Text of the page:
The Basolateral Amygdala is a Critical Structure for Environmental Cue Augmentation of EtOH-Seeking

Jessica Wilden, MD1, Sheketha Hauser, PhD1, Gerald DeehanJr, PhD1, Zheng-Ming Ding, PhD1, William Truitt, PhD1, William McBride, MD, PhD1, Zachary Rodd, PhD1

1Indianapolis, IN United States

Keywords: animal model, behavioral disorder, addiction, alcoholism, amygdala

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Abstract

     Long after cessation of drug use, addicts crave for the past substance(s).
     Environmental cues paired with previous use of a drug can enhance drug seeking; inhibitory cues associated with unavailability of a drug can reduce drug seeking. The amygdala may be a critical structure for these interactions.
     Alcohol-preferring rats were used.
     Alcohol-preferring (P) rats were exposed to three distinct odors: 1) an odor paired with the operant self-administration of EtOH (CS+) 2) an odor paired with the unavailability of EtOH (CS-) and 3) a neutral odor (CS0). Subjects were then exposed to one odor for 30 minutes in a non-drug paired environment and neuronal activity was measured through standard c-fos protocols. Microinjections of GABA agonists were then used to pharmacologically silence the bilateral basolateral amygdala (BLA) of P rats in a 2 (active drug or aCSF control injection) by 3 (CS+, CS-, or CS0) experimental design in the operant setting.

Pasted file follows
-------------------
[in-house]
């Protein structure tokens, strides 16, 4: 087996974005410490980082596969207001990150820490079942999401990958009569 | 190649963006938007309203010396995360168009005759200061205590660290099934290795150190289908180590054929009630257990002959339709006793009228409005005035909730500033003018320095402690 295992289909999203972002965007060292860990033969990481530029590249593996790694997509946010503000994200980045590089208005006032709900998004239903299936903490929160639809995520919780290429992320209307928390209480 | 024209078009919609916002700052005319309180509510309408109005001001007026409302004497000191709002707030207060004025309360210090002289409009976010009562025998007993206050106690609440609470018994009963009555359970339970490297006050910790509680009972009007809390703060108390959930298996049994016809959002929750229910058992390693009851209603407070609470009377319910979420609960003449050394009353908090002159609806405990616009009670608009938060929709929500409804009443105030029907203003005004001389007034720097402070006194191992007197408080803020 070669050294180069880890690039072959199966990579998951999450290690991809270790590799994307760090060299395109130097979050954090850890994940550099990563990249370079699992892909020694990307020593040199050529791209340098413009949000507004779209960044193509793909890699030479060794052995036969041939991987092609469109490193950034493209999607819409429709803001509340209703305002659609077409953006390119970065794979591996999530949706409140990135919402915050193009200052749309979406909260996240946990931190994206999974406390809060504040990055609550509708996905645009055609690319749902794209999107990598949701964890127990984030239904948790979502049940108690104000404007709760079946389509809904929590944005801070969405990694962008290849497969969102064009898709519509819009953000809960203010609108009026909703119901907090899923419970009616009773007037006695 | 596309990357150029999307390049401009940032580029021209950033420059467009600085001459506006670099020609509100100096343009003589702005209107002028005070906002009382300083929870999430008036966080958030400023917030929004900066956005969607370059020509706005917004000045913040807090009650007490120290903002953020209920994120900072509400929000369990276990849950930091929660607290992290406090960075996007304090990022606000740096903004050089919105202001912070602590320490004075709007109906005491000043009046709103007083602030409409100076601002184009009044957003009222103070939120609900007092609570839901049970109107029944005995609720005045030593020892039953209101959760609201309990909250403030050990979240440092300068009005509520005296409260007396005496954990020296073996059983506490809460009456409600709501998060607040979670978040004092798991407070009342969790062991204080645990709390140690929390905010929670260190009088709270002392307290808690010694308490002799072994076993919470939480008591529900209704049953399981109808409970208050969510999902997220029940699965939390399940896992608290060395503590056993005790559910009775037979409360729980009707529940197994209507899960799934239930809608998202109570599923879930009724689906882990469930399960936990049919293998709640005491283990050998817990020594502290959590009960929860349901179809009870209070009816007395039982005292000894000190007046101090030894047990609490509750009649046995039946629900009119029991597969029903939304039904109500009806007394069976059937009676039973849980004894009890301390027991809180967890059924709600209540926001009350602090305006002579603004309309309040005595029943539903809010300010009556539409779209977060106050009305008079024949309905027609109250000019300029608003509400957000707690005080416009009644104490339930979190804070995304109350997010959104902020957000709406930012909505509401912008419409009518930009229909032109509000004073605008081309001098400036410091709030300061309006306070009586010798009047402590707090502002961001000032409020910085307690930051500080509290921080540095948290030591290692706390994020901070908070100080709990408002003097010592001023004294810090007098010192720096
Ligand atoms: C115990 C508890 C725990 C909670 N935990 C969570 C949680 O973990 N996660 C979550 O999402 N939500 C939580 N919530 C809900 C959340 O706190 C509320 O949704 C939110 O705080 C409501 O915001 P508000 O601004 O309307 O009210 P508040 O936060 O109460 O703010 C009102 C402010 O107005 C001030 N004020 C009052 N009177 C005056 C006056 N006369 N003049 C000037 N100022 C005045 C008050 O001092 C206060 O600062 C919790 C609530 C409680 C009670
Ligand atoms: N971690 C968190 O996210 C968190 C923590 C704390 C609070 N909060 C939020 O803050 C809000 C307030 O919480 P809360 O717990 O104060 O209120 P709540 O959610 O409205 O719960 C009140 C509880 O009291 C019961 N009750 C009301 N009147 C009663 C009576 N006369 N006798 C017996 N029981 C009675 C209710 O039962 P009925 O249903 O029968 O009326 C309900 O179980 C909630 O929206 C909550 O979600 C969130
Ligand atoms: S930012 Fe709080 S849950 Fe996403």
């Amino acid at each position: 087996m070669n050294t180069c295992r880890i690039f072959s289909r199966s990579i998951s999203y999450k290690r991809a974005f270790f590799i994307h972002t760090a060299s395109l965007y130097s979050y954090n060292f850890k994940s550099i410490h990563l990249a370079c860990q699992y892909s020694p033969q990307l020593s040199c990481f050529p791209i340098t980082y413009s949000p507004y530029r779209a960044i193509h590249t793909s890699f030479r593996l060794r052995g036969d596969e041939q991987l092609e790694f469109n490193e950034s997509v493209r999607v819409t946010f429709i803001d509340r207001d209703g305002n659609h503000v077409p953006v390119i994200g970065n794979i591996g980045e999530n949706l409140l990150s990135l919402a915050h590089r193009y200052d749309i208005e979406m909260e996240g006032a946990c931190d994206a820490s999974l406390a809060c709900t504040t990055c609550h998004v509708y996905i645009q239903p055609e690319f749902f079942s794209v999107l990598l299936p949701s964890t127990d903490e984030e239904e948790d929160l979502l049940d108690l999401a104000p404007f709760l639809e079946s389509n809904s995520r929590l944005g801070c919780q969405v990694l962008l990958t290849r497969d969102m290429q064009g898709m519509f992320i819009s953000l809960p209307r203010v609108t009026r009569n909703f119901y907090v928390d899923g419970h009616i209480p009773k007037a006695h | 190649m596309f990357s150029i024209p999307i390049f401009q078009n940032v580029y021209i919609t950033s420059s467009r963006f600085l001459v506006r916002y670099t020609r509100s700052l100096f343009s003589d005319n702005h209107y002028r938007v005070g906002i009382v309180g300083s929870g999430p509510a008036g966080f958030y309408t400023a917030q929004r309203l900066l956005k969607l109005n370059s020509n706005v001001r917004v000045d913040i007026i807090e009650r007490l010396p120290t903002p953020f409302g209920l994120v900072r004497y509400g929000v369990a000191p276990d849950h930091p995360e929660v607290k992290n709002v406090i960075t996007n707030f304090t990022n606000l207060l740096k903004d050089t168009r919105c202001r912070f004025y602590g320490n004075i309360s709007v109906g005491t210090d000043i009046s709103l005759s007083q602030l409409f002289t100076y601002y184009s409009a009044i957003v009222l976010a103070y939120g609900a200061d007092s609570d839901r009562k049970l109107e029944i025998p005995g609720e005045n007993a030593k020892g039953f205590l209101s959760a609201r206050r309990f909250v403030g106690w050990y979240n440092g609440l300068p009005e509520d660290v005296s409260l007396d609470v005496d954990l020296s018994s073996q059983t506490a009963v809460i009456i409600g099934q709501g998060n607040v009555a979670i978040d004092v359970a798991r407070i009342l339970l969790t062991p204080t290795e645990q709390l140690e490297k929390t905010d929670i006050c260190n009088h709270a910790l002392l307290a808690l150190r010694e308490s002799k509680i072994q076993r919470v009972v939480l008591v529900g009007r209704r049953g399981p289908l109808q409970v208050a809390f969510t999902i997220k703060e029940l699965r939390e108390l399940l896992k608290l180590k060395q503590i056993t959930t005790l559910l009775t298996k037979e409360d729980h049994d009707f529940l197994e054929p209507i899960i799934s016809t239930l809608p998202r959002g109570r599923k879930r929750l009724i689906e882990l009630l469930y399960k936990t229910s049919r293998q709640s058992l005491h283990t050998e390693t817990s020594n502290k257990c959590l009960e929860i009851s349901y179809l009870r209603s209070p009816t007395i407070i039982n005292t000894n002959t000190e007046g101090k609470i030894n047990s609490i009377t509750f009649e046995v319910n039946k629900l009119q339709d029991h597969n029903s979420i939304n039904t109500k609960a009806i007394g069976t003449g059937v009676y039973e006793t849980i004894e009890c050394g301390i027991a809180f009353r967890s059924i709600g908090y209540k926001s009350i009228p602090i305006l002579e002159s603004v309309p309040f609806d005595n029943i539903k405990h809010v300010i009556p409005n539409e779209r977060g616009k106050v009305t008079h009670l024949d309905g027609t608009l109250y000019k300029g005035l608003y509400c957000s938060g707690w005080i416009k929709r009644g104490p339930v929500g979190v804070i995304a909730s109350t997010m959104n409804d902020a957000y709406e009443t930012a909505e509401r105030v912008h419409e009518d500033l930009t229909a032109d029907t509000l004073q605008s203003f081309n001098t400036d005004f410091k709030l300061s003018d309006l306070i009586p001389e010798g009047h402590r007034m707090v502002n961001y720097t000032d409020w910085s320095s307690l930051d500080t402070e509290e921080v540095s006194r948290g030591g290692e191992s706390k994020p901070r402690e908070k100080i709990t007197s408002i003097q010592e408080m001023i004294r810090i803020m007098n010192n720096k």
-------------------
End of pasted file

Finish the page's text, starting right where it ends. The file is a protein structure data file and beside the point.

Neuronal activity was not altered by the conditioned cues in the central or medial amygdala, but there was a 60% increase in c-fos positive neurons in the basolateral amygdala in CS+ subjects. Since BLA was only activated by the excitatory conditioned cue (CS+), activation of BLA was hypothesized to enhance EtOH-seeking. Subsequent pharmacological silencing of the BLA did not affect baseline EtOH-seeking or the inhibitory effect of the CS-, but did prevent enhancement of EtOH-seeking invoked by CS+.
     This model may not be indicative of the human condition.
     The BLA may mediate the ability of conditioned cues to enhance drug seeking.
     This region could serve as a target for intervention to reduce drug craving and relapse.


Acknowledgements

Project Roles:

J. Wilden (), S. Hauser (), G. DeehanJr (), Z. Ding (), W. Truitt (), W. McBride (), Z. Rodd ()